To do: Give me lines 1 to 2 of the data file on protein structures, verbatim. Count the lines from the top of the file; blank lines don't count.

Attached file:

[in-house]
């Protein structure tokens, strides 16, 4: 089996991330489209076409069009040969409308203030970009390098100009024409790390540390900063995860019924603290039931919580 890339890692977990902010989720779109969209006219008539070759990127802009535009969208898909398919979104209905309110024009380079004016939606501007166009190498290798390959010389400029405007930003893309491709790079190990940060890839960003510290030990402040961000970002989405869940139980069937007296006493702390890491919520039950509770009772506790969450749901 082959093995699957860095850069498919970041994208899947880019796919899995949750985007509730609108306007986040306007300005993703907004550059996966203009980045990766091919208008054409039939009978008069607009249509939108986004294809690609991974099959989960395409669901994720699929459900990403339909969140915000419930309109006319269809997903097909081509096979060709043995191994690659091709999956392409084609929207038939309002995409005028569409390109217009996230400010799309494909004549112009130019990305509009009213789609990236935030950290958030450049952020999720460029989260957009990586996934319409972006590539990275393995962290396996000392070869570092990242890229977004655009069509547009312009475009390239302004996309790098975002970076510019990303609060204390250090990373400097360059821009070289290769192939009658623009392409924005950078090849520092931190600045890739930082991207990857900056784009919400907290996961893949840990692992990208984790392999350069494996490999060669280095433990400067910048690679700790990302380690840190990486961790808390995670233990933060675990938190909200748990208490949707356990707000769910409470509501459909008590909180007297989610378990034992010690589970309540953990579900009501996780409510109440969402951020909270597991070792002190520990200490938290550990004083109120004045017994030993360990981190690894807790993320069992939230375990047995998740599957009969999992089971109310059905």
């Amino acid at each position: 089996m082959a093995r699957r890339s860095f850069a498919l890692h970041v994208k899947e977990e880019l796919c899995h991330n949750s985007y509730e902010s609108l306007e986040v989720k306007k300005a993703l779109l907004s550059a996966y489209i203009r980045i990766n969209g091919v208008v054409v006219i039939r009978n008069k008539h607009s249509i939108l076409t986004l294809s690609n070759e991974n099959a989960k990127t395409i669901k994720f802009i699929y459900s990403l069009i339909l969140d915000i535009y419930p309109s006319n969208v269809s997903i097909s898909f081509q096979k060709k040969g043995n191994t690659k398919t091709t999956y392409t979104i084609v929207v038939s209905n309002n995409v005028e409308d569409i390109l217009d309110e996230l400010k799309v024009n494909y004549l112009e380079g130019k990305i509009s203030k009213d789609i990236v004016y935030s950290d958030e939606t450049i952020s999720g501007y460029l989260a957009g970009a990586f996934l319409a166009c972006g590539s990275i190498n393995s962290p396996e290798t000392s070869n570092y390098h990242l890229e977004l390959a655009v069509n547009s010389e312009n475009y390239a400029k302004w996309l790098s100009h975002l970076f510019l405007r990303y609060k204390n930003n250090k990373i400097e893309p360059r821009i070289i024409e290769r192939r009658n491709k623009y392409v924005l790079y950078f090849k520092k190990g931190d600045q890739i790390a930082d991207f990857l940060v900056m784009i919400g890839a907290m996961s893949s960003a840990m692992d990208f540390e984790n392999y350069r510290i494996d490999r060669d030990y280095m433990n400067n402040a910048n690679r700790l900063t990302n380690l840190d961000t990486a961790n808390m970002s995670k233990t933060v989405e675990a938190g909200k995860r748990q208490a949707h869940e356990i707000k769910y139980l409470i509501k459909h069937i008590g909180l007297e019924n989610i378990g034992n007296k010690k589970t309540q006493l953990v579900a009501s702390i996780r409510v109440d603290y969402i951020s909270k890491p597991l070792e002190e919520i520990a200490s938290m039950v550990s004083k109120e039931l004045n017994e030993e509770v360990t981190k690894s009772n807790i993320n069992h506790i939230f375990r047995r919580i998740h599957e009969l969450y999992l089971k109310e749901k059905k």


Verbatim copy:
[in-house]
């Protein structure tokens, strides 16, 4: 089996991330489209076409069009040969409308203030970009390098100009024409790390540390900063995860019924603290039931919580 890339890692977990902010989720779109969209006219008539070759990127802009535009969208898909398919979104209905309110024009380079004016939606501007166009190498290798390959010389400029405007930003893309491709790079190990940060890839960003510290030990402040961000970002989405869940139980069937007296006493702390890491919520039950509770009772506790969450749901 082959093995699957860095850069498919970041994208899947880019796919899995949750985007509730609108306007986040306007300005993703907004550059996966203009980045990766091919208008054409039939009978008069607009249509939108986004294809690609991974099959989960395409669901994720699929459900990403339909969140915000419930309109006319269809997903097909081509096979060709043995191994690659091709999956392409084609929207038939309002995409005028569409390109217009996230400010799309494909004549112009130019990305509009009213789609990236935030950290958030450049952020999720460029989260957009990586996934319409972006590539990275393995962290396996000392070869570092990242890229977004655009069509547009312009475009390239302004996309790098975002970076510019990303609060204390250090990373400097360059821009070289290769192939009658623009392409924005950078090849520092931190600045890739930082991207990857900056784009919400907290996961893949840990692992990208984790392999350069494996490999060669280095433990400067910048690679700790990302380690840190990486961790808390995670233990933060675990938190909200748990208490949707356990707000769910409470509501459909008590909180007297989610378990034992010690589970309540953990579900009501996780409510109440969402951020909270597991070792002190520990200490938290550990004083109120004045017994030993360990981190690894807790993320069992939230375990047995998740599957009969999992089971109310059905």